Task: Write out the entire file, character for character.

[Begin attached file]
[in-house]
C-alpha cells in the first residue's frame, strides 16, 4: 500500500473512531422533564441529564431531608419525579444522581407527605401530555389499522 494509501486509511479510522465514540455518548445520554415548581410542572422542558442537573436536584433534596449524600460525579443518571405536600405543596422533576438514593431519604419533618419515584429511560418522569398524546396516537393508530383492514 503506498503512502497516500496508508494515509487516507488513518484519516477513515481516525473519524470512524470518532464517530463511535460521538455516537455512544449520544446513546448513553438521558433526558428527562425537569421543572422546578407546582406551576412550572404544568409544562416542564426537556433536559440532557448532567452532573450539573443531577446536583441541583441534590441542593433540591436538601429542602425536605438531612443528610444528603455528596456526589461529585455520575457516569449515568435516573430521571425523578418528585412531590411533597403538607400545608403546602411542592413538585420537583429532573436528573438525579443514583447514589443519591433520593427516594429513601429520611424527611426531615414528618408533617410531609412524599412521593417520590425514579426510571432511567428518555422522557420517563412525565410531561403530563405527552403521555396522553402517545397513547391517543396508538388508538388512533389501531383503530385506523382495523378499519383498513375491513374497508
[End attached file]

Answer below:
[in-house]
C-alpha cells in the first residue's frame, strides 16, 4: 500500500473512531422533564441529564431531608419525579444522581407527605401530555389499522 494509501486509511479510522465514540455518548445520554415548581410542572422542558442537573436536584433534596449524600460525579443518571405536600405543596422533576438514593431519604419533618419515584429511560418522569398524546396516537393508530383492514 503506498503512502497516500496508508494515509487516507488513518484519516477513515481516525473519524470512524470518532464517530463511535460521538455516537455512544449520544446513546448513553438521558433526558428527562425537569421543572422546578407546582406551576412550572404544568409544562416542564426537556433536559440532557448532567452532573450539573443531577446536583441541583441534590441542593433540591436538601429542602425536605438531612443528610444528603455528596456526589461529585455520575457516569449515568435516573430521571425523578418528585412531590411533597403538607400545608403546602411542592413538585420537583429532573436528573438525579443514583447514589443519591433520593427516594429513601429520611424527611426531615414528618408533617410531609412524599412521593417520590425514579426510571432511567428518555422522557420517563412525565410531561403530563405527552403521555396522553402517545397513547391517543396508538388508538388512533389501531383503530385506523382495523378499519383498513375491513374497508